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Just "dollars" doesn't tell you much. A 1-2 man business that is mostly labor and an average job is a month is busy if they are on a job now and have one waiting. If you need 1,000 jobs a year to be busy, different ballgame. Also depends on gross margin.

Deptartment store like Kohl's has incredible gross margin at regular price. That's why they run "sales" of "...50% off, then use a coupon!..." and still advertise like hell.

But most trades get by on 10% to 40%. (By the way, if you don't put at least 20% on everything you're an idiot. Do the rest of us a favor and go out of business NOW.)

IF (and that's a big IF), the economy was "normal" and we could see a direct correlation, I'd personally earmark about 6% of gross. But the economy isn't anything like normal so all guidelines are out the window. If you're that first example of 1-2 men, word of mouth and $500 per year for signs/cards/T-shirts might be plenty.
 

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How much did you spend on advertising.

Last year we spent 1.59% on $1.9 million this works out to be about $30k. This is a formal that has worked well for us. I have to make sure that you understand what is in our marketing budget. It includes SEO, website upgrades, t shirts, different web sites, google adwords, marketing materials (door hangers, flyers, business cards, yard signs,). Our marketing cost per job was $285/job with an average contract of $18,000. Hope this helps pm me if anyone needs more advice.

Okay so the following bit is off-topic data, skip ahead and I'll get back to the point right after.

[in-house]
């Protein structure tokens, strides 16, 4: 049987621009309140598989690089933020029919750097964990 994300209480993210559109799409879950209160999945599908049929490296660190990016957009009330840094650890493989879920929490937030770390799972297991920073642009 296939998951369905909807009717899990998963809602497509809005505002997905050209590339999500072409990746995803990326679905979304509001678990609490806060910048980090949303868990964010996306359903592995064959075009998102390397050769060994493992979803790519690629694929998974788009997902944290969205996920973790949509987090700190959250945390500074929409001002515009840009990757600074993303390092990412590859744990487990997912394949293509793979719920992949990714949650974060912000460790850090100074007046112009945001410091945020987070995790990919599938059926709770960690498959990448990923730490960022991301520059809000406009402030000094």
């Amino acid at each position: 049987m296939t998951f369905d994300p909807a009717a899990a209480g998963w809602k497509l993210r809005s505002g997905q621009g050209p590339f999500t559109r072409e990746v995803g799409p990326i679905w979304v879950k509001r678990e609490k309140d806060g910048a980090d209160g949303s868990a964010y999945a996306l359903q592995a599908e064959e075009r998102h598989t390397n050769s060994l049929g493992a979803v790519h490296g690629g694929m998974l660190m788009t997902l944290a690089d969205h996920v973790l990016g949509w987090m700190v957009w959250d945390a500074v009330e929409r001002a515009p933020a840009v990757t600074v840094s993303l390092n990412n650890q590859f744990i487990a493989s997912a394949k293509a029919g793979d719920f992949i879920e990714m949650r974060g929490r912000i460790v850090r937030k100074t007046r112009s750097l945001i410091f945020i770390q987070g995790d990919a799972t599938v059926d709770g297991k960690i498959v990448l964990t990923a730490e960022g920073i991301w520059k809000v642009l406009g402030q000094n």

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Italian75 is posting GREAT numbers and ROI on marketing dollars. (But look at locale, too. Northern Virginia (D.C.) is probably lots better than Podunk, NE.) Good job!
 

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historically we have spent less than 2% of gross sales annually on advertising/marketing

in 2013, we will be goosing that up to about 5-7% of what I HOPE gross sales will be, LOL
stephen
 

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Wow! Really? 10-40% for marketing?

The last year I owned my company we spent less than $2,000, and grossed right around $600k from that.

I guess that would mean that I'm an idiot, and I should get out of the business NOW!! Heh, I bet there are guys in my town that wish that, too! Ha!

I figure once you get things running smoothly, you should be able to keep it around 5%, but it is true that with different areas, and situations, it might vary, maybe a lot. I gotta say though, if your dumping 40% in marketing, you have to be "churning" customers, and you're probably not.....wait for it........Innovating!

Just "dollars" doesn't tell you much. A 1-2 man business that is mostly labor and an average job is a month is busy if they are on a job now and have one waiting. If you need 1,000 jobs a year to be busy, different ballgame. Also depends on gross margin.

Deptartment store like Kohl's has incredible gross margin at regular price. That's why they run "sales" of "...50% off, then use a coupon!..." and still advertise like hell.

But most trades get by on 10% to 40%. (By the way, if you don't put at least 20% on everything you're an idiot. Do the rest of us a favor and go out of business NOW.)

IF (and that's a big IF), the economy was "normal" and we could see a direct correlation, I'd personally earmark about 6% of gross. But the economy isn't anything like normal so all guidelines are out the window. If you're that first example of 1-2 men, word of mouth and $500 per year for signs/cards/T-shirts might be plenty.
 

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These are great numbers.

I like the fact that you answered the question as it was asked, in a percentage of gross income.
Ours last year was too low, 0.003% of gross.
I also like yours per job, I haven't figured ours. We had a service division that did small $250 jobs, and our restoration division did much larger jobs, around $14,000 avg.

I'll probably break those in two and do my figures separately.